Residents Share Fears Over Railway

Times Staff Writer

Three weeks after a derailed Union Pacific freight train smashed the calm of their neighborhood near Whittier, residents met with railroad and government officials Saturday to express their concerns about the accident, its aftermath and their safety.

On Oct. 16, 11 cars and four locomotives streamed off the track and pitched cargo containers, debris and packages into their backyards. Two dozen families were evacuated, though most were able to return soon after.

According to longtime residents, the neighborhood, which is hemmed in by railroad tracks, the 605 Freeway and the San Gabriel River, had experienced a train crash years before.

On Saturday, about 45 people, including U.S. Rep. Grace Napolitano (D-Norwalk), Whittier City School Supt. Carmella Franco and representatives from Union Pacific crowded into an auditorium at Mill Elementary School, just a few miles from the crash site.


Los Angeles County Supervisor Gloria Molina, who called the meeting, told residents that she, Napolitano and other elected officials sent letters to Union Pacific and the National Transportation Safety Board last week calling on the railroad to increase safety in the area and conduct more sophisticated tests of the rail lines.

Union Pacific officials said the tracks near the homes are regularly inspected using a variety of tests -- some of which were conducted just two days before last month’s derailment. But the cause of the derailment -- a defect in a joint bar, which bolts two sections of track together -- could not have been detected by existing technology, they said.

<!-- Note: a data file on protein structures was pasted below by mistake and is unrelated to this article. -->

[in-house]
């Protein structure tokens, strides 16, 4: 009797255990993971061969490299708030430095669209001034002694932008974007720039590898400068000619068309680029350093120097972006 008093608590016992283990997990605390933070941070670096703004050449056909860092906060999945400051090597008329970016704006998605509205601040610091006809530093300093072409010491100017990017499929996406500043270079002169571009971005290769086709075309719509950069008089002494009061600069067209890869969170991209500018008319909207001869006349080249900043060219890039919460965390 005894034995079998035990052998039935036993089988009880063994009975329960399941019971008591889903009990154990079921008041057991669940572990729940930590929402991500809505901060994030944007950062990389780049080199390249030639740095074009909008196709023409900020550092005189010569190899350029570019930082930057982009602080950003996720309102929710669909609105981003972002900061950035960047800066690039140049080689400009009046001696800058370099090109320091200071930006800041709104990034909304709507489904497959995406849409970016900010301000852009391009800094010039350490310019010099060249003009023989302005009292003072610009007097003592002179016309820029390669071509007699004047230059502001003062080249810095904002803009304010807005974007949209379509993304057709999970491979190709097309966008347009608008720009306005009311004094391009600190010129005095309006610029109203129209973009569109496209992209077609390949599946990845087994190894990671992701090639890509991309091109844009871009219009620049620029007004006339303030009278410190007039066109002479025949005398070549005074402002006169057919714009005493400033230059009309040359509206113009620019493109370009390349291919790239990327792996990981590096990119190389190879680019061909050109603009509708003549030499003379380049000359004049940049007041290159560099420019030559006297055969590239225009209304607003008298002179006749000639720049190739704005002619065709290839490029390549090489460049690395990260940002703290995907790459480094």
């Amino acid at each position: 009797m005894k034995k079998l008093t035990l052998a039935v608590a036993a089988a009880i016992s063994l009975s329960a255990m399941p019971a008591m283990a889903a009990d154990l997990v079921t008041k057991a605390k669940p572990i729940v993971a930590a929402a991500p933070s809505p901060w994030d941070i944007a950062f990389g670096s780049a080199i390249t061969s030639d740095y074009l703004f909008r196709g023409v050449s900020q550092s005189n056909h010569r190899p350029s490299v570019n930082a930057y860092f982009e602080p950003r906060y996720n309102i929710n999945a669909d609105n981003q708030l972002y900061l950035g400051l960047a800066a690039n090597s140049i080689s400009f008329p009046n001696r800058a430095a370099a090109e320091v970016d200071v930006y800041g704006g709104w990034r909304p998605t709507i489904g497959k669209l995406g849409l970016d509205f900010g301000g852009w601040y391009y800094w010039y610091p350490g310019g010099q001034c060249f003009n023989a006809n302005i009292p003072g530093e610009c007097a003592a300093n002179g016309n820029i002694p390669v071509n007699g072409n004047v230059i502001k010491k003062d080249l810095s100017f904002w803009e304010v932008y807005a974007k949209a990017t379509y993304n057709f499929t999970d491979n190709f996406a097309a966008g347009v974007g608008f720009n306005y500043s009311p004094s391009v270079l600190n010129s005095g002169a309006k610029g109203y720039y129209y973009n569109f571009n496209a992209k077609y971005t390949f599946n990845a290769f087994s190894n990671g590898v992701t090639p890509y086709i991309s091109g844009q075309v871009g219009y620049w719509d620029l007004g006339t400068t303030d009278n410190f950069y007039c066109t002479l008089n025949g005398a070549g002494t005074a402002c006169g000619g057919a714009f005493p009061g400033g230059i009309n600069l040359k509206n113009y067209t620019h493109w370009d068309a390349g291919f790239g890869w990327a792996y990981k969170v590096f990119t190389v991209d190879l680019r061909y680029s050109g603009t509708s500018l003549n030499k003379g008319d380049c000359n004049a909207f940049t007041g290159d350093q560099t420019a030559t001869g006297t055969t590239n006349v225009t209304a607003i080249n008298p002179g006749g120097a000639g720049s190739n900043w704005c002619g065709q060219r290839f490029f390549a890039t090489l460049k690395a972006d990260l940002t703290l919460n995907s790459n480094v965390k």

Many residents expressed distrust of the railroad’s routine maintenance record. They questioned whether inspections had been conducted at all and demanded that the railroad release its maintenance records for the six months before the crash. “This has been a problem there for a long time,” said resident Gilbert Fierro. “They are constantly tightening up those bolts.”

Fierro said that he had heard a “stomping noise” coming from the rails in the days before the crash. “This is not something that just occurred on that particular day,” he added.

Railroad officials promised to look into those assertions.

Other residents expressed concern about their safety living so close to a rail line. They demanded that the railroad build a wall between the track and the homes and that train speed limits be reduced in residential areas. The train was traveling at 57 mph when the accident occurred, just under the corridor’s 60 mph speed limit.

Angel Fregoso asked whether Union Pacific would be willing to purchase the homes along the rail line. “We will be living there with a lot of fear,” he said. “Only God can answer us if this will or won’t happen [again]. My life, and my family’s life, are worth more than my house.”

Railroad officials said they were dealing with each resident’s claim on an individual basis and were trying to resolve those claims as quickly as possible. The property most severely damaged by the crash will be donated by Union Pacific to Los Angeles County for a park. Railroad officials said residents of that home said they did not want to return to the area.


But the railroad’s promise of a quick resolution brought an angry outcry from many residents at the meeting. Some said that they had submitted claims weeks ago, for food lost because of power outages after the crash, and had yet to receive compensation. Others said they had more complicated concerns about whether their property had been irrevocably devalued by the crash.

“It is a month later,” Molina told the railroad officials. “These people should not be waiting to resolve these issues.”

At her urging, railroad officials promised to return to the school today prepared to issue checks for some claims and to fast-track the resolution of others.